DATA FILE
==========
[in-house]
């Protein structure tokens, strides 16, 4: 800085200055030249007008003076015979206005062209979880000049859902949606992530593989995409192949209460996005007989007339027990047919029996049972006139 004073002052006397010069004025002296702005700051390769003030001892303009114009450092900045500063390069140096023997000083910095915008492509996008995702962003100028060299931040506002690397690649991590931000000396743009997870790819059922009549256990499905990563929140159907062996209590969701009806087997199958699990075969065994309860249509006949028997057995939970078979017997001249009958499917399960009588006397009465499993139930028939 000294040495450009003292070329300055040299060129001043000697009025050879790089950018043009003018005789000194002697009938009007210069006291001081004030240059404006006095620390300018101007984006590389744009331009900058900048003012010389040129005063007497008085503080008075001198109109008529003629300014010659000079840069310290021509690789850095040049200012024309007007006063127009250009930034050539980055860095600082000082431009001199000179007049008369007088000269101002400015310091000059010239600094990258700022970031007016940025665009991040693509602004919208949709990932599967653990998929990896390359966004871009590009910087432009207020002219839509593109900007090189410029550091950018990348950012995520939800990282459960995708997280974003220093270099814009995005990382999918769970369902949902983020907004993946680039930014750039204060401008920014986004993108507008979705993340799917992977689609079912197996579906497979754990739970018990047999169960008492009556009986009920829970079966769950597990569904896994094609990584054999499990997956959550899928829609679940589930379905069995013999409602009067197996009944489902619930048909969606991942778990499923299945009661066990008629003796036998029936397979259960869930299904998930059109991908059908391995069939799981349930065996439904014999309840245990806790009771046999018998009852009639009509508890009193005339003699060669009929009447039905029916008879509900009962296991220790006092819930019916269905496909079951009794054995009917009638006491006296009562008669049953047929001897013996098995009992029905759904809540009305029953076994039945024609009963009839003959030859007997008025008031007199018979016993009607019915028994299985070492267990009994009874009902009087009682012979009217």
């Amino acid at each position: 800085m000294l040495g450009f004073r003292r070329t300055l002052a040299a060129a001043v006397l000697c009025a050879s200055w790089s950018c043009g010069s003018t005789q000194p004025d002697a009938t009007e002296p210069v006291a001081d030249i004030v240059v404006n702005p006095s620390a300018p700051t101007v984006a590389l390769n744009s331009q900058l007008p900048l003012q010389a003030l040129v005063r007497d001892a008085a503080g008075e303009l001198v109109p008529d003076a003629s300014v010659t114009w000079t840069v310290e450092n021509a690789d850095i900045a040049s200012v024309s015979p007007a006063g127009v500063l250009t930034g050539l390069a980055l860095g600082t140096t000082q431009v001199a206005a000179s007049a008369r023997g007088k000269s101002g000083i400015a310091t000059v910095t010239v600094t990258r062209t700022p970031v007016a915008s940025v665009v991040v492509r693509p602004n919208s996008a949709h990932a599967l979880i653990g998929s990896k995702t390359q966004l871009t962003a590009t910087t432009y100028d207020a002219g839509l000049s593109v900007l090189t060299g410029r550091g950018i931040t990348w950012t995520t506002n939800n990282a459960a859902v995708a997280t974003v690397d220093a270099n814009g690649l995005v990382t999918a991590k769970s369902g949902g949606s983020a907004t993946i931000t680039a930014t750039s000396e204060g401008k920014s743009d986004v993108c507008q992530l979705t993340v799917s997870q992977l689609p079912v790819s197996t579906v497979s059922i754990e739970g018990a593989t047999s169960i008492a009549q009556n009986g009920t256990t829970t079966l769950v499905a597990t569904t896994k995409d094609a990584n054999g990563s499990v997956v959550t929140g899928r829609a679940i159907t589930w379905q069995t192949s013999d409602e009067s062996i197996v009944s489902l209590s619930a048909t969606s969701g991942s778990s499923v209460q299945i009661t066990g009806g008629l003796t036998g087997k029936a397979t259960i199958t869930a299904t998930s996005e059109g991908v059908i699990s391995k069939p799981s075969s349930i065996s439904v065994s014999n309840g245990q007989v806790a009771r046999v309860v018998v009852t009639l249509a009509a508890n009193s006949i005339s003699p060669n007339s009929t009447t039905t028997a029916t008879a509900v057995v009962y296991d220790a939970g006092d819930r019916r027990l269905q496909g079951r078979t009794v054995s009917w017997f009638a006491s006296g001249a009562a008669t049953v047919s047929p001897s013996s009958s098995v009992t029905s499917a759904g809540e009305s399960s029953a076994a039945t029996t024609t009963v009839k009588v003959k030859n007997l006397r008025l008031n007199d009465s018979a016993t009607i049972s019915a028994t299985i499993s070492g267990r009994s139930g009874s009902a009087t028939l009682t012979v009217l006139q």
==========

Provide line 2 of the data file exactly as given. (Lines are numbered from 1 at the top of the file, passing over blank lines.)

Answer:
């Protein structure tokens, strides 16, 4: 800085200055030249007008003076015979206005062209979880000049859902949606992530593989995409192949209460996005007989007339027990047919029996049972006139 004073002052006397010069004025002296702005700051390769003030001892303009114009450092900045500063390069140096023997000083910095915008492509996008995702962003100028060299931040506002690397690649991590931000000396743009997870790819059922009549256990499905990563929140159907062996209590969701009806087997199958699990075969065994309860249509006949028997057995939970078979017997001249009958499917399960009588006397009465499993139930028939 000294040495450009003292070329300055040299060129001043000697009025050879790089950018043009003018005789000194002697009938009007210069006291001081004030240059404006006095620390300018101007984006590389744009331009900058900048003012010389040129005063007497008085503080008075001198109109008529003629300014010659000079840069310290021509690789850095040049200012024309007007006063127009250009930034050539980055860095600082000082431009001199000179007049008369007088000269101002400015310091000059010239600094990258700022970031007016940025665009991040693509602004919208949709990932599967653990998929990896390359966004871009590009910087432009207020002219839509593109900007090189410029550091950018990348950012995520939800990282459960995708997280974003220093270099814009995005990382999918769970369902949902983020907004993946680039930014750039204060401008920014986004993108507008979705993340799917992977689609079912197996579906497979754990739970018990047999169960008492009556009986009920829970079966769950597990569904896994094609990584054999499990997956959550899928829609679940589930379905069995013999409602009067197996009944489902619930048909969606991942778990499923299945009661066990008629003796036998029936397979259960869930299904998930059109991908059908391995069939799981349930065996439904014999309840245990806790009771046999018998009852009639009509508890009193005339003699060669009929009447039905029916008879509900009962296991220790006092819930019916269905496909079951009794054995009917009638006491006296009562008669049953047929001897013996098995009992029905759904809540009305029953076994039945024609009963009839003959030859007997008025008031007199018979016993009607019915028994299985070492267990009994009874009902009087009682012979009217």